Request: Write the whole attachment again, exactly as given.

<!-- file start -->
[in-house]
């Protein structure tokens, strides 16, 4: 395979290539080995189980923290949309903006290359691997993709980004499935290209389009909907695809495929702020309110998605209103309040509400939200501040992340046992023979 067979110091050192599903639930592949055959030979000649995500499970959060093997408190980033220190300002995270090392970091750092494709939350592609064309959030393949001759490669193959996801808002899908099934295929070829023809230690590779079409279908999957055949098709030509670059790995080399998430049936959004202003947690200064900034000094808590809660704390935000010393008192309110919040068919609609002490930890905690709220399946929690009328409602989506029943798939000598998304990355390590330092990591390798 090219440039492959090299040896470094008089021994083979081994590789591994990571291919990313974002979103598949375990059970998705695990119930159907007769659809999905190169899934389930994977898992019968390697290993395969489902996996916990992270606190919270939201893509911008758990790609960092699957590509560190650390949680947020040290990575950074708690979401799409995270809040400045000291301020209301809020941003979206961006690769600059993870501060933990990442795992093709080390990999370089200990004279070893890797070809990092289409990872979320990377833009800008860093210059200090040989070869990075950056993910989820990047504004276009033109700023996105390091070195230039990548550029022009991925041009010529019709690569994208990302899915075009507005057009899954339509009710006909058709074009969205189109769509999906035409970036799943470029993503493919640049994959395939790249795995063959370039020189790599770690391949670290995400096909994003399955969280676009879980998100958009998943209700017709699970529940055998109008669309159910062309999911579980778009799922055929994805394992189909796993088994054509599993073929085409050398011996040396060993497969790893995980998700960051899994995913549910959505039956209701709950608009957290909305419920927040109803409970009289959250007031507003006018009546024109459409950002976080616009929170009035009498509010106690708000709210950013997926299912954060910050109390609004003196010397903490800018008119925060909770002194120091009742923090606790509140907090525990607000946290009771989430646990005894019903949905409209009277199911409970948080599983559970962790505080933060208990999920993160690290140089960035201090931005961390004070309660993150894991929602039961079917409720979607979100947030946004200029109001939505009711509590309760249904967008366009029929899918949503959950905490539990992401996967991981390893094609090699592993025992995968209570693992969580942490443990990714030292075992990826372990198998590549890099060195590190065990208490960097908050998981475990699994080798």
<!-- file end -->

[in-house]
């Protein structure tokens, strides 16, 4: 395979290539080995189980923290949309903006290359691997993709980004499935290209389009909907695809495929702020309110998605209103309040509400939200501040992340046992023979 067979110091050192599903639930592949055959030979000649995500499970959060093997408190980033220190300002995270090392970091750092494709939350592609064309959030393949001759490669193959996801808002899908099934295929070829023809230690590779079409279908999957055949098709030509670059790995080399998430049936959004202003947690200064900034000094808590809660704390935000010393008192309110919040068919609609002490930890905690709220399946929690009328409602989506029943798939000598998304990355390590330092990591390798 090219440039492959090299040896470094008089021994083979081994590789591994990571291919990313974002979103598949375990059970998705695990119930159907007769659809999905190169899934389930994977898992019968390697290993395969489902996996916990992270606190919270939201893509911008758990790609960092699957590509560190650390949680947020040290990575950074708690979401799409995270809040400045000291301020209301809020941003979206961006690769600059993870501060933990990442795992093709080390990999370089200990004279070893890797070809990092289409990872979320990377833009800008860093210059200090040989070869990075950056993910989820990047504004276009033109700023996105390091070195230039990548550029022009991925041009010529019709690569994208990302899915075009507005057009899954339509009710006909058709074009969205189109769509999906035409970036799943470029993503493919640049994959395939790249795995063959370039020189790599770690391949670290995400096909994003399955969280676009879980998100958009998943209700017709699970529940055998109008669309159910062309999911579980778009799922055929994805394992189909796993088994054509599993073929085409050398011996040396060993497969790893995980998700960051899994995913549910959505039956209701709950608009957290909305419920927040109803409970009289959250007031507003006018009546024109459409950002976080616009929170009035009498509010106690708000709210950013997926299912954060910050109390609004003196010397903490800018008119925060909770002194120091009742923090606790509140907090525990607000946290009771989430646990005894019903949905409209009277199911409970948080599983559970962790505080933060208990999920993160690290140089960035201090931005961390004070309660993150894991929602039961079917409720979607979100947030946004200029109001939505009711509590309760249904967008366009029929899918949503959950905490539990992401996967991981390893094609090699592993025992995968209570693992969580942490443990990714030292075992990826372990198998590549890099060195590190065990208490960097908050998981475990699994080798």